That Time a Developer Stole My Idea and Made Millions

A Horror Story

Back in 2014 I had an idea for a new app that I was really excited about. It was groundbreaking…. no one had ever done anything like it before!

But I can’t code myself, so I started looking for a developer to make my idea come to life.

I found a bunch of people on Elance and made each of them sign an NDA before I revealed the project.

After lots of back and forth I finally hired someone. He started coding and at first everything was great.

But then suddenly he stopped answering my emails. Countless attempts to get in touch were no help. Eventually I just gave up and moved on to another project, frustrated by apps and developers.

Lo and behold a few months later I found that same app (my app!) in the App Store. Attached to that developer’s name!

Now I read about him in the news. The app has millions of users and the developer is making untold sums of money.

He stole my idea.

What Really Happened

I recently got another email from a reader who was afraid of losing his ideas; he wouldn’t even tell me what it was when he asked for my help:

“I apologize about the vague nature of this idea however I’m not in the habit of giving ideas away.”

That’s the classic horror story right? If I tell a developer my idea, he might steal it.

Well, that story above? Never happened. I totally made it up.

That’s total clickbait, you say. What a jerk.

Eh, not really. The reason it’s not clickbait is because so many people think that’s a real possibility.

I wrote it because the most common question I get is “how do I prevent a developer from stealing my idea?”

So let me be straight up with you. There’s some good news and some bad news.

Bad news first…

The Bad News

If a developer really likes your idea, there’s nothing you can really do to stop them from stealing it.

While perhaps you could make them sign a non-disclosure agreement (NDA), that still wouldn’t help you (And frankly would also scare away the good developers.).

Why? Because a signed contract, any contract, gives you the mere right to sue someone for breaching said contract.

Do you know:

  • How much it costs to use the courts to find a legal remedy?
  • How long that would take?
  • The likelihood that you’d ever get anything out of it?

The answers are: 1. Lawyers cost more than developers, 2. Months if not years, 3. Zero chance.

The Good News

This will never happen to you.

I’ve literally never heard of anyone losing their idea to a developer.

To back it up with some numbers I even tweeted asking if any of my followers had ever heard of such a thing occurring:

Potential app directors still ask me “What if the dev steals my idea” Have any of you EVER heard that happen? Please fav this if NO

— Trevor McKendrick (@TrevMcKendrick) June 10, 2015

According to Twitter analytics, that Tweet was seen 350 times, and at the time of this writing, it’s been faved 26 times. That’s a huge level of engagement for Twitter.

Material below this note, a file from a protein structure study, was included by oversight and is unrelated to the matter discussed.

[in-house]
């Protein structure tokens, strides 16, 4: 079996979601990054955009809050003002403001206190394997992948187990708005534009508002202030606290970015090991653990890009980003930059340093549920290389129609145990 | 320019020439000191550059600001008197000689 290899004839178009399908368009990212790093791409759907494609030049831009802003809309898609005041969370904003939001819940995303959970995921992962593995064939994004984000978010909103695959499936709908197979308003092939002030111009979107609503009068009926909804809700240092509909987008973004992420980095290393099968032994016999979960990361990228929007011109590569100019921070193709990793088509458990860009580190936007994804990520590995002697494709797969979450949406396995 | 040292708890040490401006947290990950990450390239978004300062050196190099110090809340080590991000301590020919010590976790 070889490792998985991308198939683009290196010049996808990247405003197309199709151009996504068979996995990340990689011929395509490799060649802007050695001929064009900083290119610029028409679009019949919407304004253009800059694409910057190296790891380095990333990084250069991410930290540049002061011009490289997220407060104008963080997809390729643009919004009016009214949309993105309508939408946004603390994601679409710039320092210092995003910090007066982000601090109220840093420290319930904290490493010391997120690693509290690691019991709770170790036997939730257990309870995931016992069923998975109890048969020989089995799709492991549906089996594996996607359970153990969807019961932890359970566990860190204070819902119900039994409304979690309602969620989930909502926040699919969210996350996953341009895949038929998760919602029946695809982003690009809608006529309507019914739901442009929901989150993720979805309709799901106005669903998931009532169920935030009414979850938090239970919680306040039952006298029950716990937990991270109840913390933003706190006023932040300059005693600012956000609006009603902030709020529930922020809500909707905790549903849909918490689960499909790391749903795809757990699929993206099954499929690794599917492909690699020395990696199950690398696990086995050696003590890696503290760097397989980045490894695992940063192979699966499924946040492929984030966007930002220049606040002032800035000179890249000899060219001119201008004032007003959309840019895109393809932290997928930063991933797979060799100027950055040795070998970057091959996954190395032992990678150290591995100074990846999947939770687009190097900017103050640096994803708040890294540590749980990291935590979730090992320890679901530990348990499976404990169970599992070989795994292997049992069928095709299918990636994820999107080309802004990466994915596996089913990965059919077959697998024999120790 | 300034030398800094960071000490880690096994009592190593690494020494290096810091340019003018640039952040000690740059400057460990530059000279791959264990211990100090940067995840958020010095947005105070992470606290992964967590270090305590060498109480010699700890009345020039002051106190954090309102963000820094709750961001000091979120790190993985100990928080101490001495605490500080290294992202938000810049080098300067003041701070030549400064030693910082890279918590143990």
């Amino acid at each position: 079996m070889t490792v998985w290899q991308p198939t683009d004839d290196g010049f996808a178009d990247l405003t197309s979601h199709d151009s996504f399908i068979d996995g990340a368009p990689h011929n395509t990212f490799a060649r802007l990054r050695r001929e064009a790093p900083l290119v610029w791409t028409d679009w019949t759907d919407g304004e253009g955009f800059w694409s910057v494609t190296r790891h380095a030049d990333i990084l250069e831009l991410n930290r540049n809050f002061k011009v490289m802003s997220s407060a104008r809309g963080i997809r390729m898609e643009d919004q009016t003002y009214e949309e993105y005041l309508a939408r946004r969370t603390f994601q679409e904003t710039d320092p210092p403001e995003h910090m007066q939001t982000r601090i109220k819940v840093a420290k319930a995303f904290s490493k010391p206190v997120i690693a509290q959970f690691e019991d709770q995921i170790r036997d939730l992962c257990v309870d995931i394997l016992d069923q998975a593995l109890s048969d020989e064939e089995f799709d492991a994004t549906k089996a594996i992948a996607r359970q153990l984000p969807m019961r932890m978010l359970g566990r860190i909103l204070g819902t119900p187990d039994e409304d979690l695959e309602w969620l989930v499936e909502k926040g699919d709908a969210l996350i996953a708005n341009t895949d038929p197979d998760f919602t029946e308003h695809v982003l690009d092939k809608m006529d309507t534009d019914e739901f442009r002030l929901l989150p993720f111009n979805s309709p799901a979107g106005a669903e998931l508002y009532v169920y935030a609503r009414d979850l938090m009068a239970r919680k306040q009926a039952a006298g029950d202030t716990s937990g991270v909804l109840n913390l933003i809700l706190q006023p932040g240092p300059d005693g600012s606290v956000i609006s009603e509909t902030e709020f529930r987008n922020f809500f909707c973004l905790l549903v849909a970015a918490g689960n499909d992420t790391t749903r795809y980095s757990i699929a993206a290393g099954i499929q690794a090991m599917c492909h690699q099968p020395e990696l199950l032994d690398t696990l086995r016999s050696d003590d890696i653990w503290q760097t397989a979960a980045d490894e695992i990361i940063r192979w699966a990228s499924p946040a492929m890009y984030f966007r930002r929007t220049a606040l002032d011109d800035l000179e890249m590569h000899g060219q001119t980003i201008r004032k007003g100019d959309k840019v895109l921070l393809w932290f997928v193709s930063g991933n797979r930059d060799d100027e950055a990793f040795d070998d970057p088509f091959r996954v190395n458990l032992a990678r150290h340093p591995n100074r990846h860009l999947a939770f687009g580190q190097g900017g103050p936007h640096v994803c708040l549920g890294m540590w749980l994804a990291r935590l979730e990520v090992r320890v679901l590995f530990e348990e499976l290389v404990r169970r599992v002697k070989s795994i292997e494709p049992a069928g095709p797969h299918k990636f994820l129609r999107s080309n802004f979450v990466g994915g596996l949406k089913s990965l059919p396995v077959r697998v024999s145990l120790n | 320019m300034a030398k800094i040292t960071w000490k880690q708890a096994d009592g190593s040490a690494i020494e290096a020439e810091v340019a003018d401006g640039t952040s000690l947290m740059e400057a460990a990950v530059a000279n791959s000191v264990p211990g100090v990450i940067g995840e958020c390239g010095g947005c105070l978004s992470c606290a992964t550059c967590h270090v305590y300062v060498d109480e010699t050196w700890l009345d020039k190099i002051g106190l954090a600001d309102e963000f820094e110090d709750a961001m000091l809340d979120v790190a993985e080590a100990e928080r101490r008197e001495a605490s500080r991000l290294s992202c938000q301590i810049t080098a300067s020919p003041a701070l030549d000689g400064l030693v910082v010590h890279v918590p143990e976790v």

And most of my followers right now are app developers themselves. If anyone would have heard a story like this it’d be them.

Why Don’t Developers Steal App Ideas?

I can go a step further to put your mind at ease. Developers have very good reasons and are highly incentivized to not steal app ideas.

1. Developers See Lots of Ideas

Developers see tons of app ideas all the time.

At dinner parties, during the holidays from relatives, from strangers at the grocery store who find out they make apps, etc. They get pitches from pretty much everyone.

And the cold truth is that most of the ideas they hear aren’t very good. To them your idea is nothing special. It’s just another heap to add to the pile.

They’ve probably forgotten about your ideas within 2 minutes of hearing it.

2. Developers Have Seen Many Great Apps Tank

Because developers have made so many apps for clients they’ve seem big successes, but they’ve also seen many apps do poorly. Good apps. Apps that cost tens of thousands of dollars to make.

And what they realize is that with so many ideas, it’s really hard to successfully predict winners.

So even if your idea could be somehow be instantly turned into a high-quality app, a developer still wouldn’t be able to predict how well it would do.

3. Developers Want to Get Paid

It takes a lot of work to code an app. After all that time and effort of making your app, your developer has two options:

1. Give the app to you and get paid cash, immediately.

2. Steal it and put it on the App Store as their own, praying it makes money.

The 2nd one doesn’t happen because they want to get paid!

They are in the business of making apps. If they don’t get paid for the apps they make their families don’t eat!

All a developer wants is to make your app, get paid, and move on to the next project so they can get paid again.

If they wanted to bet on the likelihood of a given app succeeding, they’d be an investor instead.

4. Developers Live and Die Based on Referrals and Ratings

If they stole your idea you’d (rightly) make a huge fuss about it and tell anyone online who would listen.

And you’d obviously give them no referrals.

Here’s the thing: developers live off word-of-mouth referrals. Or ratings, if they work on a platform like Elance.

They can’t afford to steal your idea. They need you to be happy. And they want you to send future clients their way.

Developers Respond to Incentives

Just like you and I and every other human being, developers respond to incentives.

And the incentives are aligned: devs want to make your app, get paid, and earn referrals for future jobs. That’s it.

So the next time you think about telling someone your idea, don’t be so afraid! Do it openly.

You’re more likely to get good feedback and improve the idea than lose it to some random developer.

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